- I love you, Lord. You are my Rock and my Refuge (vv. 1–2).
- You are worthy of all praise (v. 3).
- You are my help whenever I have need (vv. 4–6).
- God, be my strength when my troubles are too big for me (v. 17).
- Shine your light when my path is shrouded by darkness (v. 28).
- Then, may the nations behold the glory of your Anointed Son (vv. 43–45, 49).
Memorize and Meditate on the Psalms
In addition to reading and studying, our counselees must learn to memorize and to meditate on the Psalms (Psalm 119:97). Homework can emphasize the importance of these disciplines for spiritual growth. For example, “Recite Psalm 1 today and put verses 1–3 to memory. Chew on its truths as you cultivate a daily practice of meditating on God’s Word. How do the ways of the righteous and the wicked diverge from one another? Which desires tempt you to walk, stand, or sit in the way of sinners? Which ones shape your heart to pursue righteousness?” Counselees will learn to keep going deeper into Scripture as they mine its depths for nuggets of spiritual treasure (Proverbs 2:1–6).
Meaningful memorization helps us to avoid sin (Psalm 119:11), grow in wisdom (v. 24), and find comfort in affliction (v. 50). It places the Scripture in our hearts to give us food for meditation. After a counselee studies a psalm, for example, we ask them which verses most affected them. As we discuss the significance and spiritual impact of that Scripture, we then challenge them to memorize it. Counselors will find it more effective to assign memory work from passages studied together in past sessions or planned for in future sessions. This “doubling effect” reinforces throughout the week what a counselee is learning in the sessions.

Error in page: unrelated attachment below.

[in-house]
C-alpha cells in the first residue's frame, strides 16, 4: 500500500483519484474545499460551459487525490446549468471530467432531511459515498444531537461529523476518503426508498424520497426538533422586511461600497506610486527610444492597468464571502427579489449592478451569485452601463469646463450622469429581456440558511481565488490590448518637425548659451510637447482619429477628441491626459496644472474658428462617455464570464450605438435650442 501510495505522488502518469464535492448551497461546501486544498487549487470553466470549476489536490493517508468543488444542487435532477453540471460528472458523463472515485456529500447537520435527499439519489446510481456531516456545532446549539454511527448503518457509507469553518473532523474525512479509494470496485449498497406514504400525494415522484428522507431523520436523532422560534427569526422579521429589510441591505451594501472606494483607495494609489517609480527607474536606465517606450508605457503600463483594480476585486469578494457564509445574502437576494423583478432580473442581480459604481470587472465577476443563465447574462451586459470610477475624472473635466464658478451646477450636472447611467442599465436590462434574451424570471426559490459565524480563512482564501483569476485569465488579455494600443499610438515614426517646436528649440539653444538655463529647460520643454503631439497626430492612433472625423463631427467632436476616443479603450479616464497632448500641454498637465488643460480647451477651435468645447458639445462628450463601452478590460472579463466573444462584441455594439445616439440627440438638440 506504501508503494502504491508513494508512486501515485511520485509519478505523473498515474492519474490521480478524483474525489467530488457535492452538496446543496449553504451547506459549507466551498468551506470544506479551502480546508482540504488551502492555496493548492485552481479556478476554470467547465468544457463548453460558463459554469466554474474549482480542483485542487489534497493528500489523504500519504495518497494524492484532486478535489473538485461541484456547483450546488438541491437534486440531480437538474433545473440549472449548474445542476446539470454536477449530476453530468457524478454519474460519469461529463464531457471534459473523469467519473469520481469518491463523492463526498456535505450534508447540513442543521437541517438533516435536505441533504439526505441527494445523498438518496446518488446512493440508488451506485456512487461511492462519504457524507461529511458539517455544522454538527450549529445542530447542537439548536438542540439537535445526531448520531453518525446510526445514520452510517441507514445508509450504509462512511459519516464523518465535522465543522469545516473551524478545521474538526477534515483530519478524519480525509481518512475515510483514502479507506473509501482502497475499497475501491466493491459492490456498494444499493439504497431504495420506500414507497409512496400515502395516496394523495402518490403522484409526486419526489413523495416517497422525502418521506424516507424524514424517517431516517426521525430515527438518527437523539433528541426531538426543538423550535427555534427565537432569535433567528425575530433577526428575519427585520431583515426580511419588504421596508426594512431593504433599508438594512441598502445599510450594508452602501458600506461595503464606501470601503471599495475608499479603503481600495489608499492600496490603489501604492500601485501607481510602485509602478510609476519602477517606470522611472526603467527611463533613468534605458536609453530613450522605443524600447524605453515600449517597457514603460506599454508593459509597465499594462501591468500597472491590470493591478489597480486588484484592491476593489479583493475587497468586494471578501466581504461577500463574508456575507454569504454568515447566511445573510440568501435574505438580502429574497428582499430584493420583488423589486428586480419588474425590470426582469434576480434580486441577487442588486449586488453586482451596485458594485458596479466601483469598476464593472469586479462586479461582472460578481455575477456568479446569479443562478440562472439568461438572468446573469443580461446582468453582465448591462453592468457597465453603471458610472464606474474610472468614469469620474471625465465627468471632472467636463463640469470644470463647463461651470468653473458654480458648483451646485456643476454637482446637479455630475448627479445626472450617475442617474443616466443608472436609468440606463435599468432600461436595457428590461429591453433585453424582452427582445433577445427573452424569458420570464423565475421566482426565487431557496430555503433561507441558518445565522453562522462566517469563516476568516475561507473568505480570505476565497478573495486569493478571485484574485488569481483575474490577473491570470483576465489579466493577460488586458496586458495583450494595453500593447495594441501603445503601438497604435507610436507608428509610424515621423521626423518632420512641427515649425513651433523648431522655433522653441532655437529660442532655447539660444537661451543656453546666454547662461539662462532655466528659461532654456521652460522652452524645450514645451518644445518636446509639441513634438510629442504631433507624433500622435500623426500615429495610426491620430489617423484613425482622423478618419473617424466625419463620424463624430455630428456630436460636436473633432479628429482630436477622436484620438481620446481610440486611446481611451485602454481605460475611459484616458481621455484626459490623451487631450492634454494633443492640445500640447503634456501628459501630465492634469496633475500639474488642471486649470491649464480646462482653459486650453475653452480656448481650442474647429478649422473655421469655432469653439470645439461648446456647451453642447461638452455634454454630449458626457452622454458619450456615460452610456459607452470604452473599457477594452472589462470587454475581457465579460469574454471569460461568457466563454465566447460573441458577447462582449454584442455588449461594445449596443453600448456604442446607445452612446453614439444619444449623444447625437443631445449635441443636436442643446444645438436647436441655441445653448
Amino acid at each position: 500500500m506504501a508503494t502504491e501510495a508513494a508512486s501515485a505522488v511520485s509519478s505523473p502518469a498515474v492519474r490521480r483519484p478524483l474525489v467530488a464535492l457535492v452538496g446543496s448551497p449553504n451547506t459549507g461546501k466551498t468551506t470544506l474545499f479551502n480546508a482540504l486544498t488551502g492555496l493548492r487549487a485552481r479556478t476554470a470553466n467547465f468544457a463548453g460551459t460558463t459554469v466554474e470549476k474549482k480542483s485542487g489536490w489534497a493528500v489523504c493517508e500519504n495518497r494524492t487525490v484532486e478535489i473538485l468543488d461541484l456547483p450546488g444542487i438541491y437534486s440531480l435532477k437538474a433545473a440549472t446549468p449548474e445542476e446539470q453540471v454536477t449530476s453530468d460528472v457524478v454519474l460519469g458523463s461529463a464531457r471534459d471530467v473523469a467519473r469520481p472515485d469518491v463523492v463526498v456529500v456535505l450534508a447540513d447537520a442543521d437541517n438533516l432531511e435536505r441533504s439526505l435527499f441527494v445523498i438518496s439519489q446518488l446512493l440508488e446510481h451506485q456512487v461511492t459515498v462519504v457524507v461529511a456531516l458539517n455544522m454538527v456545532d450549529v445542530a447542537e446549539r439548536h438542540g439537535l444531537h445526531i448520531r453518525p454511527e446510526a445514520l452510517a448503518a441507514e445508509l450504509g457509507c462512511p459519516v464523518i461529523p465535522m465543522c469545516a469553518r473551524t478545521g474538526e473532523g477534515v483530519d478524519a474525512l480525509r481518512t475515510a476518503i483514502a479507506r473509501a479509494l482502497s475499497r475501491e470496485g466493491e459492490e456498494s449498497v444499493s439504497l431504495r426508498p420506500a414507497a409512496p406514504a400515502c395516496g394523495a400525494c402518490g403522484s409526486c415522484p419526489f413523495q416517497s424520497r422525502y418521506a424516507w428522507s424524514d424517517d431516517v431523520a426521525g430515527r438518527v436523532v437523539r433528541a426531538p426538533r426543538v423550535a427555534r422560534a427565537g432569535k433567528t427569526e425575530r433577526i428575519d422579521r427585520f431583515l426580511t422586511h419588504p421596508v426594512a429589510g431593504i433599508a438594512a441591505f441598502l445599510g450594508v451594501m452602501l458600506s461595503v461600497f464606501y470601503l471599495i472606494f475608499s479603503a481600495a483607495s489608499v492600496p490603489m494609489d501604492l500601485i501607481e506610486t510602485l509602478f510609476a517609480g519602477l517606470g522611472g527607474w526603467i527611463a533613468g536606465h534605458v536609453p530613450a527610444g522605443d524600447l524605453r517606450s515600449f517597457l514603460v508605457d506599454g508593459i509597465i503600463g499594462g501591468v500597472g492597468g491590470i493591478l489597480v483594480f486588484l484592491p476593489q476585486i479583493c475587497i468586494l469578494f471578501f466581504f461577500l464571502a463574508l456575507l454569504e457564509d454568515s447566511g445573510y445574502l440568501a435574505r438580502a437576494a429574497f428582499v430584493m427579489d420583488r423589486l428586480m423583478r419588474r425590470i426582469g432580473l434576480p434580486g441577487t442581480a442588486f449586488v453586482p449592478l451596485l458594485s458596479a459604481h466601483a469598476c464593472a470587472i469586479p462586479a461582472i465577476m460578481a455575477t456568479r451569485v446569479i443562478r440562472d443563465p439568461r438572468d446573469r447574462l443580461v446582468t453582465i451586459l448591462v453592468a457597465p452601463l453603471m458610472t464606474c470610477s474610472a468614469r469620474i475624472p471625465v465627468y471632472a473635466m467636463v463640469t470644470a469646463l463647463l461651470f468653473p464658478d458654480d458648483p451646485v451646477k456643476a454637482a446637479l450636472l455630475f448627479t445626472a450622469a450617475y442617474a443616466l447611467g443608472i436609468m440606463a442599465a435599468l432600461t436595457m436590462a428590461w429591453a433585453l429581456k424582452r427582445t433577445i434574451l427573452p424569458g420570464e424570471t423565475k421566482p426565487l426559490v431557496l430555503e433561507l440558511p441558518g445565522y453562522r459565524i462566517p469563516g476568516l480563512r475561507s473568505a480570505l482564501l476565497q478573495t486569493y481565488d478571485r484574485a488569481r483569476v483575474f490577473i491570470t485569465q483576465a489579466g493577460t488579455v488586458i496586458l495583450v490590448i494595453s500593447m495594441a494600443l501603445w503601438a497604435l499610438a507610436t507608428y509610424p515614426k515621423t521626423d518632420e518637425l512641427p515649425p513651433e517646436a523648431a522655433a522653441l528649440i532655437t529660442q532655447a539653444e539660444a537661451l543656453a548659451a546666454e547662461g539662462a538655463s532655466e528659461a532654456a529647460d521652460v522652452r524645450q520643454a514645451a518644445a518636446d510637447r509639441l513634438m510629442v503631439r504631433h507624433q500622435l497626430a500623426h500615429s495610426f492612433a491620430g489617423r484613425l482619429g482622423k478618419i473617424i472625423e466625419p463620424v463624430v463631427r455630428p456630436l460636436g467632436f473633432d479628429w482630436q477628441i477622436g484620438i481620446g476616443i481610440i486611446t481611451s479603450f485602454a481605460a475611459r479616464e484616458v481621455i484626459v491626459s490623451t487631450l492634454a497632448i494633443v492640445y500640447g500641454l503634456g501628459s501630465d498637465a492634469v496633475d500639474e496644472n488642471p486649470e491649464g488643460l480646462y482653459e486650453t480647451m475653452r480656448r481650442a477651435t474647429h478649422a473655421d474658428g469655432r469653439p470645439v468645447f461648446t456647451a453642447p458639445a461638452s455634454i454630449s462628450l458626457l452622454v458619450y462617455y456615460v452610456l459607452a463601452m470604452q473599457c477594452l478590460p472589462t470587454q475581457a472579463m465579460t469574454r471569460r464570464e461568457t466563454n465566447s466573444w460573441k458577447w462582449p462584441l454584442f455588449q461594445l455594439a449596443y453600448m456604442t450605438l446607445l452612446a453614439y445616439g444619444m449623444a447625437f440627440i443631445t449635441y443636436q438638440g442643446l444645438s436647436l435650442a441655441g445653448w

Mature believers already hold certain psalms as precious because they have drawn often from those wells. So, we can start many counseling conversations simply by asking, “What are some of your favorite psalms and why?” Sometimes, they need only to be reminded of truths they already know. We can tell a psalm has meaning for them when they recite it from memory.
Some counselees, however, may need to learn basic principles for memorizing Scripture. Many find it helpful to write out the verse or passage by hand, then to read it multiple times aloud and review it at opportune moments throughout the day. Others post memory cards in prominent places such as their vehicle dashboard, the bathroom mirror, or the refrigerator. A diligent counselee can often memorize a passage on the first day we assign it, so they can meditate on its meaning throughout the week. As counselees memorize new verses, we encourage them to keep on reviewing the previous ones such that their treasury of God’s Word accumulates.
Meditation involves dwelling on God’s Word once our counselees have stored it in their hearts (Psalm 119:11). Yet far from the mystical practice of emptying one’s mind, Christian meditation requires filling the mind with Scripture. The Hebrew word depicts a cow chewing its cud to drain out all the nourishing juices (1:2). Likewise, we want our counselees to ruminate on God’s Word throughout the week. One helpful practice for meditation is to emphasize each word in a biblical phrase as we recite it to ourselves. For example, from Psalm 23:1,
- “The LORD is my shepherd.” Meditate on the person and promises of Yahweh, the covenant God of Israel who remains your God today.
- “The LORD is my shepherd,” not simply was or will be. Meditate on his present, ongoing work in your life.